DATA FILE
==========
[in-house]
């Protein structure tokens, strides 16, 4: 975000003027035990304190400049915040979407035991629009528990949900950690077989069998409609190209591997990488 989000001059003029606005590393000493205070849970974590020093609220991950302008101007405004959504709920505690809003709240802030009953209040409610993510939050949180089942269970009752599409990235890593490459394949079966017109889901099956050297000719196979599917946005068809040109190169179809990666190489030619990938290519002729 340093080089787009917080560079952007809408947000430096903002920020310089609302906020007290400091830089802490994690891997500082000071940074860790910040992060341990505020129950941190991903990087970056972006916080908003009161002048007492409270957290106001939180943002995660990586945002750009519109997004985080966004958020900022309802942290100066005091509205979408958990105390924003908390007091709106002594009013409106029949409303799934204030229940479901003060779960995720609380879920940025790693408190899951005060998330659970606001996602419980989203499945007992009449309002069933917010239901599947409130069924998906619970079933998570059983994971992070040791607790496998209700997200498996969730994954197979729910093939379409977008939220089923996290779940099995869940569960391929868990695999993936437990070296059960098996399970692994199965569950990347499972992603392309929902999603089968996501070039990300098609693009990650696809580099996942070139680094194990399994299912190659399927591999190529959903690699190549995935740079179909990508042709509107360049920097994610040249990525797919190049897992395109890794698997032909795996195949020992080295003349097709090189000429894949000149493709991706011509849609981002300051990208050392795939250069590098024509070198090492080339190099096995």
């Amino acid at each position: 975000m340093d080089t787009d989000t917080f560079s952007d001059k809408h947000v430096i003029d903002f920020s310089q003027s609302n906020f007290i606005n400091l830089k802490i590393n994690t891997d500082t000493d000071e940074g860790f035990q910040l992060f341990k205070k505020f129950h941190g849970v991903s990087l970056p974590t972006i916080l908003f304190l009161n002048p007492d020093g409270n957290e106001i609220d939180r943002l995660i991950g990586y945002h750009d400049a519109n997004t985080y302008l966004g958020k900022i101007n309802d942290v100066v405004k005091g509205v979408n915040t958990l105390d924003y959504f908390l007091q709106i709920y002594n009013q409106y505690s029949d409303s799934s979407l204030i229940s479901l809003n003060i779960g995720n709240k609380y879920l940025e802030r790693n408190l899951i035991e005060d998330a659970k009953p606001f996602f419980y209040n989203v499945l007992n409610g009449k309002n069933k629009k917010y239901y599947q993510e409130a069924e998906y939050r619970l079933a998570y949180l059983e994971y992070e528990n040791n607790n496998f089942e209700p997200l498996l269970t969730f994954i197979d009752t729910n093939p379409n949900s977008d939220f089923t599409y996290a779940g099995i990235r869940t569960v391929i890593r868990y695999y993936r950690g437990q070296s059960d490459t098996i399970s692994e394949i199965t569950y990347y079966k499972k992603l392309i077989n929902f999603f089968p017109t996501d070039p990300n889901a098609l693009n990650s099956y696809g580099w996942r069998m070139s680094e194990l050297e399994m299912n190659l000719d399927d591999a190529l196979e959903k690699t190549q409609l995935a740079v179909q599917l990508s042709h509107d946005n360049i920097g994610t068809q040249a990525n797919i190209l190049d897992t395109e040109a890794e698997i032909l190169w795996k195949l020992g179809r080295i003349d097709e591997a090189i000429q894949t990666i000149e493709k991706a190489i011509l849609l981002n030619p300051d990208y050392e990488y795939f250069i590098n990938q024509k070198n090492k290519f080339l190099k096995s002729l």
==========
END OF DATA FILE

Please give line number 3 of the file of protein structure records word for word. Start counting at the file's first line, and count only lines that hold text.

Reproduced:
């Amino acid at each position: 975000m340093d080089t787009d989000t917080f560079s952007d001059k809408h947000v430096i003029d903002f920020s310089q003027s609302n906020f007290i606005n400091l830089k802490i590393n994690t891997d500082t000493d000071e940074g860790f035990q910040l992060f341990k205070k505020f129950h941190g849970v991903s990087l970056p974590t972006i916080l908003f304190l009161n002048p007492d020093g409270n957290e106001i609220d939180r943002l995660i991950g990586y945002h750009d400049a519109n997004t985080y302008l966004g958020k900022i101007n309802d942290v100066v405004k005091g509205v979408n915040t958990l105390d924003y959504f908390l007091q709106i709920y002594n009013q409106y505690s029949d409303s799934s979407l204030i229940s479901l809003n003060i779960g995720n709240k609380y879920l940025e802030r790693n408190l899951i035991e005060d998330a659970k009953p606001f996602f419980y209040n989203v499945l007992n409610g009449k309002n069933k629009k917010y239901y599947q993510e409130a069924e998906y939050r619970l079933a998570y949180l059983e994971y992070e528990n040791n607790n496998f089942e209700p997200l498996l269970t969730f994954i197979d009752t729910n093939p379409n949900s977008d939220f089923t599409y996290a779940g099995i990235r869940t569960v391929i890593r868990y695999y993936r950690g437990q070296s059960d490459t098996i399970s692994e394949i199965t569950y990347y079966k499972k992603l392309i077989n929902f999603f089968p017109t996501d070039p990300n889901a098609l693009n990650s099956y696809g580099w996942r069998m070139s680094e194990l050297e399994m299912n190659l000719d399927d591999a190529l196979e959903k690699t190549q409609l995935a740079v179909q599917l990508s042709h509107d946005n360049i920097g994610t068809q040249a990525n797919i190209l190049d897992t395109e040109a890794e698997i032909l190169w795996k195949l020992g179809r080295i003349d097709e591997a090189i000429q894949t990666i000149e493709k991706a190489i011509l849609l981002n030619p300051d990208y050392e990488y795939f250069i590098n990938q024509k070198n090492k290519f080339l190099k096995s002729l």